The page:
Because of the equivocal identifications using the CWS method, a complementary method was needed to exclude the noise from the spectral comparison. PCA was examined as an alternative method because it classifies these tablets in order of decreasing variances. Thus, the most important variances caused by the Raman active species are displayed through the first few principal components; whereas the less important variances (for example, corresponding to spectral noise) are displayed in later principal components. Ciprofloxacin tablets were excluded from the PCA calculation as they were totally discriminated from the other tablet products; so they oriented the principal component scores plot of the other tablet products to one side. When PCA was applied to the spectra of the tablets obtained using the handheld instrument, it could not differentiate between the various products (Figure 5a). Thus, though the first two principal components accounted for 68.65% of the variance, an overlap of principal components was encountered among tablet products containing different APIs. This may be due to the complex matrices and the excipients that these tablets have in common (Table I). However, this was not the case when PCA was applied to the spectra of the same tablet products obtained using the laboratory-based instrument (Figure 5b). A clear discrimination was obtained among the different products when the first two principal components were plotted (82.94% variance). The only overlap observed was between tablet products containing valsartan or valsartan and hydrochlorothiazide. This was because the tablets had a common API (valsartan), similar excipients, and the hydrochlorothiazide was only present at 5% m/m. So for all practical purposes they contained the same Raman active species. Thus, the laboratory-based instrument had a better identification potential than the handheld instrument using the PCA method.

Figure 5: PCA scores plot of the baseline-treated Raman spectra of tablet products containing the following APIs: atorvastatin calcium trihydrate (blue), cetirizine hydrochloride (red), loratadine (black), risedronate sodium (magenta), valsartan and hydrochlorothiazide (cyan), and valsartan (yellow) measured by the (a) handheld instrument and (b) the laboratory-based instrument, with the 95% equal frequency ellipses drawn around each set.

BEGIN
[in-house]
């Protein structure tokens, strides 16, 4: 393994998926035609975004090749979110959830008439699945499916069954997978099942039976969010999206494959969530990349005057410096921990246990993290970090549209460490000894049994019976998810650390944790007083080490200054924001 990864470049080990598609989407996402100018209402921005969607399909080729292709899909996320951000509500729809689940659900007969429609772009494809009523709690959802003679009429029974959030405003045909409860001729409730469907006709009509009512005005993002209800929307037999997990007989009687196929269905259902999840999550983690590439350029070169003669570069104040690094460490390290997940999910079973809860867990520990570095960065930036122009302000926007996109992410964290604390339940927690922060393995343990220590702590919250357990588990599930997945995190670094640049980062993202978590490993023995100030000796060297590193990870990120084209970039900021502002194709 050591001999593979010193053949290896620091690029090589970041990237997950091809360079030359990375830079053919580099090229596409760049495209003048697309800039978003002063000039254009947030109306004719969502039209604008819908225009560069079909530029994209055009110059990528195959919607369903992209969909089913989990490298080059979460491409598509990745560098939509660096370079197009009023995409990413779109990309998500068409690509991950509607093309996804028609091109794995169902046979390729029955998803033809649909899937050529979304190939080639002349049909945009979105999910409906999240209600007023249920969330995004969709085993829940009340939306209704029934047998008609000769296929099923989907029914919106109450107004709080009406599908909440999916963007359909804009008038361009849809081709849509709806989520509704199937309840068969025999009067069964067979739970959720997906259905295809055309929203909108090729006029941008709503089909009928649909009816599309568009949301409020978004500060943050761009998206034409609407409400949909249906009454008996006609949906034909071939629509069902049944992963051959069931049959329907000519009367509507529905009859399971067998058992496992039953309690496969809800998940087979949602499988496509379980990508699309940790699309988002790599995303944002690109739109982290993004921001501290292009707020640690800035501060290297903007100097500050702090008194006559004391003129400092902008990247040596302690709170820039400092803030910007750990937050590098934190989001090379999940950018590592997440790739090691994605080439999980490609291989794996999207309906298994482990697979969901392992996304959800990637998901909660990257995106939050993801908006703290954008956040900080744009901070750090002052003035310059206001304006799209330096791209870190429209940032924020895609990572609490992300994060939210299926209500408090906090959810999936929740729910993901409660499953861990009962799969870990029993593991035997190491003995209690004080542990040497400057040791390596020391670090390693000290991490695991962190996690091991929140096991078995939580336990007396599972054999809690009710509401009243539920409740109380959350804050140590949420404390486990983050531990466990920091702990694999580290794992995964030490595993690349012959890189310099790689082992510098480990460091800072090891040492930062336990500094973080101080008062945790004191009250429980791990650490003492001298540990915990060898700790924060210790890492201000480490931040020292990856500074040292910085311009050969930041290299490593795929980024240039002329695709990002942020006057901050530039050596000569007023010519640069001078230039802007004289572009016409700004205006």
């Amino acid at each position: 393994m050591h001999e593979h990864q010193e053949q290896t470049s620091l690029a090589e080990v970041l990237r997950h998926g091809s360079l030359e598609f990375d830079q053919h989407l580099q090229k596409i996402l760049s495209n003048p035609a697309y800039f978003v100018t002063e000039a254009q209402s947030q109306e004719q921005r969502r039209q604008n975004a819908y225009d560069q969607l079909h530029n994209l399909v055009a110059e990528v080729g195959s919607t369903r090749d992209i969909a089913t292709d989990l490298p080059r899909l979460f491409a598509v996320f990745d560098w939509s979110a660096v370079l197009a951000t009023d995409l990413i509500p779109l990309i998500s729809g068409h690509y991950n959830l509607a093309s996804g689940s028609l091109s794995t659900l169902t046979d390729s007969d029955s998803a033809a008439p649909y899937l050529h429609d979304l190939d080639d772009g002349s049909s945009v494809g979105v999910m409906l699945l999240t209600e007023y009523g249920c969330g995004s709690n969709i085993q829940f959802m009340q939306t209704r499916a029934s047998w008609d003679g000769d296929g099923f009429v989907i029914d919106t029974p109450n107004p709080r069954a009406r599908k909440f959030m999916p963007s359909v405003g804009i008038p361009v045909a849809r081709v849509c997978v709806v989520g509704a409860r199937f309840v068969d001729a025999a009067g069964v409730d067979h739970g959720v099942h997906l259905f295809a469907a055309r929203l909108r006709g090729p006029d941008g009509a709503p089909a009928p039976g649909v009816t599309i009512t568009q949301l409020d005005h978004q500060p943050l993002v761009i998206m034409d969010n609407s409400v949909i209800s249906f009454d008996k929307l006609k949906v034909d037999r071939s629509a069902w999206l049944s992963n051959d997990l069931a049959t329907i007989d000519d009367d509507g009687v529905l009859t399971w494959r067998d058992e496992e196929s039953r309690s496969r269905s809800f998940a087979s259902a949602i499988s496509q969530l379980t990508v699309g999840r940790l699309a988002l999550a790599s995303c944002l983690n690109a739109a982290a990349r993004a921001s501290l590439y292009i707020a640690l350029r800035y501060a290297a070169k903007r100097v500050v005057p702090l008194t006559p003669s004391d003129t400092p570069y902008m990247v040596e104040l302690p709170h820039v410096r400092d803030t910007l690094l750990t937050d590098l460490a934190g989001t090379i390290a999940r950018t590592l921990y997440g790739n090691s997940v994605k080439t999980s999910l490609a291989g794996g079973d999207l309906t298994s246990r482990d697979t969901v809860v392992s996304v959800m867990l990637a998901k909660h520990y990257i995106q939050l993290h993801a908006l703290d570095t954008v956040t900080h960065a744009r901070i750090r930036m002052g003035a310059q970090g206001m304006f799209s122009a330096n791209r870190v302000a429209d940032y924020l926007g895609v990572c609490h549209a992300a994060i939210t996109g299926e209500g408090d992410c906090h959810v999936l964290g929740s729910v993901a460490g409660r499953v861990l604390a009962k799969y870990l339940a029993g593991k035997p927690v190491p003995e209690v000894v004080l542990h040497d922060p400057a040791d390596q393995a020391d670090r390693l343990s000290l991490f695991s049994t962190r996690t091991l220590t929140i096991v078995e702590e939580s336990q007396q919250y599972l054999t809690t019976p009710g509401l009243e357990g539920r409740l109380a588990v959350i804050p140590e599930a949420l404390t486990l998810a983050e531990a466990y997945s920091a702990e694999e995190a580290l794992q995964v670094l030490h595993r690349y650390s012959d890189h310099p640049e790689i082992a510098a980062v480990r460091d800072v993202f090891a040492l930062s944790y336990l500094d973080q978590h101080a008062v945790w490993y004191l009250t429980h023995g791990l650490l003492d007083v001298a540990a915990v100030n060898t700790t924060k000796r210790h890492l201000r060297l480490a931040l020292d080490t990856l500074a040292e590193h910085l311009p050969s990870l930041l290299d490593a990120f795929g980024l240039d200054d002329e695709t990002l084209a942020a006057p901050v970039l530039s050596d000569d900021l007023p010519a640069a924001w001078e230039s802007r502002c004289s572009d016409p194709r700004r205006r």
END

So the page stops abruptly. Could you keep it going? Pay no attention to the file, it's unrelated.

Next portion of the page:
Application to Counterfeit Tablets

To examine the potential of Raman spectroscopy to identify counterfeit medicines, the laboratory-based instrument was evaluated regarding the identification of a previously known counterfeit Plavix (clopidogrel hydrogen sulfate) tablet. The tablet had a thick film coat so that it could not be identified using either the laboratory-based or handheld instrument when measured in its coated form. However, when the coat of this tablet was removed, no signal could be observed using the handheld instrument. A signal was obtained, however, using the laboratory-based instrument. This signal could be easily distinguished from the signal of an authentic Plavix uncoated tablet by visual identification of the peaks (Figure 6). Thus, the laboratory-based instrument was able to identify counterfeit tablets better than the handheld instrument.

Figure 6: Baseline-treated Raman spectra of an authentic Plavix tablet in its (a) coated and (b) uncoated forms and a counterfeit Plavix tablet in its (c) coated and (d) uncoated forms measured by the laboratory-based instrument.

Conclusions

This work evaluated the authentication of tablets using handheld and laboratory-based Raman spectroscopic instruments. Whereas handheld Raman instruments offer the advantage of carrying the laboratory to the sample, they still lack the accuracy of identification of the laboratory-based instruments. The laboratory-based instruments can detect Raman active species at lower concentrations; thus, they are more sensitive. Also, they can operate in transmission mode which yields more signal than reflection mode. Spectral visualization would seem to be better than multivariate analysis methods for comparing the Raman spectra of tablet products. The CWS method, however, failed to identify all products correctly when it was applied to the spectra obtained from both instruments. However, the PCA method overcame this problem and was able to identify 68% of the products measured by the laboratory-based instrument. A great overlap was seen among the PCA scores applied to the products measured by the handheld instrument. In addition, unlike the handheld instrument, the laboratory-based instrument was able to identify counterfeit Plavix tablets.

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Sulaf Assi is a postdoctoral research fellow in the Department of Pharmacy at University of Hertfordshire, College Lane Campus, Hatfield, Hertfordshire, United Kingdom. Robert Watt is a senior lecturer (retired) at the Centre for Pharmaceutical Analysis at The School of Pharmacy, University of London, London, England. Tony Moffat is an emeritus professor of pharmaceutical analysis at The School of Pharmacy, University of London.